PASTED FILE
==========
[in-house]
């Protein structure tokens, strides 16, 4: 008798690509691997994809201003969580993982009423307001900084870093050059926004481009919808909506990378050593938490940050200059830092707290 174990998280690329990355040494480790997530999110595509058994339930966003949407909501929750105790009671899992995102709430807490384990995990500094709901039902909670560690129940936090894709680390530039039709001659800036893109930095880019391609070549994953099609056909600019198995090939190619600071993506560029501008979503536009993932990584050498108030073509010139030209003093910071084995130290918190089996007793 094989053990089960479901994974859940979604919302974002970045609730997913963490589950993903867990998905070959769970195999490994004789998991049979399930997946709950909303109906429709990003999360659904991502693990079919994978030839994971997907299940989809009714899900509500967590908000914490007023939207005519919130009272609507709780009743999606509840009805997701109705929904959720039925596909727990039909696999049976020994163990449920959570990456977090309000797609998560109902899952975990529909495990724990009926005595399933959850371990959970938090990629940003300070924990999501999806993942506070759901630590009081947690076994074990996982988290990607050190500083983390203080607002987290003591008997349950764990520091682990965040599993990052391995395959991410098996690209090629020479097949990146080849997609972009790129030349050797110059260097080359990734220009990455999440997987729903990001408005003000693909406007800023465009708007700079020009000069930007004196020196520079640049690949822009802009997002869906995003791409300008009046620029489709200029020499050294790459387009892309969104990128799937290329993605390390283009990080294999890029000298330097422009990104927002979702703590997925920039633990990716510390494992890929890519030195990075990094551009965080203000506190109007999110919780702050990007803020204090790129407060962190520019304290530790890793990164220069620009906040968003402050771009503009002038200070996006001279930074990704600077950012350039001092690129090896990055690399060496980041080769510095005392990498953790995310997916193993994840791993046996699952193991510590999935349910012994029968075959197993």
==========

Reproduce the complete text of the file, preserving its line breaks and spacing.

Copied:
[in-house]
């Protein structure tokens, strides 16, 4: 008798690509691997994809201003969580993982009423307001900084870093050059926004481009919808909506990378050593938490940050200059830092707290 174990998280690329990355040494480790997530999110595509058994339930966003949407909501929750105790009671899992995102709430807490384990995990500094709901039902909670560690129940936090894709680390530039039709001659800036893109930095880019391609070549994953099609056909600019198995090939190619600071993506560029501008979503536009993932990584050498108030073509010139030209003093910071084995130290918190089996007793 094989053990089960479901994974859940979604919302974002970045609730997913963490589950993903867990998905070959769970195999490994004789998991049979399930997946709950909303109906429709990003999360659904991502693990079919994978030839994971997907299940989809009714899900509500967590908000914490007023939207005519919130009272609507709780009743999606509840009805997701109705929904959720039925596909727990039909696999049976020994163990449920959570990456977090309000797609998560109902899952975990529909495990724990009926005595399933959850371990959970938090990629940003300070924990999501999806993942506070759901630590009081947690076994074990996982988290990607050190500083983390203080607002987290003591008997349950764990520091682990965040599993990052391995395959991410098996690209090629020479097949990146080849997609972009790129030349050797110059260097080359990734220009990455999440997987729903990001408005003000693909406007800023465009708007700079020009000069930007004196020196520079640049690949822009802009997002869906995003791409300008009046620029489709200029020499050294790459387009892309969104990128799937290329993605390390283009990080294999890029000298330097422009990104927002979702703590997925920039633990990716510390494992890929890519030195990075990094551009965080203000506190109007999110919780702050990007803020204090790129407060962190520019304290530790890793990164220069620009906040968003402050771009503009002038200070996006001279930074990704600077950012350039001092690129090896990055690399060496980041080769510095005392990498953790995310997916193993994840791993046996699952193991510590999935349910012994029968075959197993």